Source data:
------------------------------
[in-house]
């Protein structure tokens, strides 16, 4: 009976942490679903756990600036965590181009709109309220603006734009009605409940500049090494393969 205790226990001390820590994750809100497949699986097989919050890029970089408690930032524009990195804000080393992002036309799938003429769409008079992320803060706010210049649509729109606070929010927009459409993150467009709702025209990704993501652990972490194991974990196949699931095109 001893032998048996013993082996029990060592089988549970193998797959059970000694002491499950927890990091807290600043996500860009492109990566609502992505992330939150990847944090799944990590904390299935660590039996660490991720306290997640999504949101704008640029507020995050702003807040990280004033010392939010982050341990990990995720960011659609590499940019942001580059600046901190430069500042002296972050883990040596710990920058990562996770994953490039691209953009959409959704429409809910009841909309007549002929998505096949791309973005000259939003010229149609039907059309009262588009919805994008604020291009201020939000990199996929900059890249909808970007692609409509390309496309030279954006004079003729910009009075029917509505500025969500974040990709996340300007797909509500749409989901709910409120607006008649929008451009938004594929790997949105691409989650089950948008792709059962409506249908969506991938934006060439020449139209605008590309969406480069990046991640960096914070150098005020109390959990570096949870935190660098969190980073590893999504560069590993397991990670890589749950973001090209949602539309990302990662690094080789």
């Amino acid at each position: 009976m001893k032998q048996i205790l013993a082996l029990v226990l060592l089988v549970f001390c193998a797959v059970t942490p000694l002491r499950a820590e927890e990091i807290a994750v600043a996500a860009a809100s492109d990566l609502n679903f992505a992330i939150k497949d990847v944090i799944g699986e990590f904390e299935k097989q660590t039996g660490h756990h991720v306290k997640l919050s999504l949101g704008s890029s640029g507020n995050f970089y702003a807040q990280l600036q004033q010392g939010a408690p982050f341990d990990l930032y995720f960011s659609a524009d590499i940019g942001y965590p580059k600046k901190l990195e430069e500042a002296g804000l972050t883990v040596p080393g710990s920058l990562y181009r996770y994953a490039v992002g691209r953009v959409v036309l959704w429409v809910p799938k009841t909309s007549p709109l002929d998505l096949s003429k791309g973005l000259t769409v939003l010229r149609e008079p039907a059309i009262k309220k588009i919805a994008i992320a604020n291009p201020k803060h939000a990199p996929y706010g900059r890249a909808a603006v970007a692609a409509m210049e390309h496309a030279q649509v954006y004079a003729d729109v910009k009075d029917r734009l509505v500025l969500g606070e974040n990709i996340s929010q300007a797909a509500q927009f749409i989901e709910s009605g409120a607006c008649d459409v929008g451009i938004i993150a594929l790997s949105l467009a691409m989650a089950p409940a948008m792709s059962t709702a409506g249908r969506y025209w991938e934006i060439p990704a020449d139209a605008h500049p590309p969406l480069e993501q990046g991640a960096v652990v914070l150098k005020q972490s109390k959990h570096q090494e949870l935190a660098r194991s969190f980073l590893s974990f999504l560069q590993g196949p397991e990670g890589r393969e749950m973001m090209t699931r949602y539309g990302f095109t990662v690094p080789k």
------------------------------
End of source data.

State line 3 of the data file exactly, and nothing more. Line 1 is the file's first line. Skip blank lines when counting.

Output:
């Amino acid at each position: 009976m001893k032998q048996i205790l013993a082996l029990v226990l060592l089988v549970f001390c193998a797959v059970t942490p000694l002491r499950a820590e927890e990091i807290a994750v600043a996500a860009a809100s492109d990566l609502n679903f992505a992330i939150k497949d990847v944090i799944g699986e990590f904390e299935k097989q660590t039996g660490h756990h991720v306290k997640l919050s999504l949101g704008s890029s640029g507020n995050f970089y702003a807040q990280l600036q004033q010392g939010a408690p982050f341990d990990l930032y995720f960011s659609a524009d590499i940019g942001y965590p580059k600046k901190l990195e430069e500042a002296g804000l972050t883990v040596p080393g710990s920058l990562y181009r996770y994953a490039v992002g691209r953009v959409v036309l959704w429409v809910p799938k009841t909309s007549p709109l002929d998505l096949s003429k791309g973005l000259t769409v939003l010229r149609e008079p039907a059309i009262k309220k588009i919805a994008i992320a604020n291009p201020k803060h939000a990199p996929y706010g900059r890249a909808a603006v970007a692609a409509m210049e390309h496309a030279q649509v954006y004079a003729d729109v910009k009075d029917r734009l509505v500025l969500g606070e974040n990709i996340s929010q300007a797909a509500q927009f749409i989901e709910s009605g409120a607006c008649d459409v929008g451009i938004i993150a594929l790997s949105l467009a691409m989650a089950p409940a948008m792709s059962t709702a409506g249908r969506y025209w991938e934006i060439p990704a020449d139209a605008h500049p590309p969406l480069e993501q990046g991640a960096v652990v914070l150098k005020q972490s109390k959990h570096q090494e949870l935190a660098r194991s969190f980073l590893s974990f999504l560069q590993g196949p397991e990670g890589r393969e749950m973001m090209t699931r949602y539309g990302f095109t990662v690094p080789k």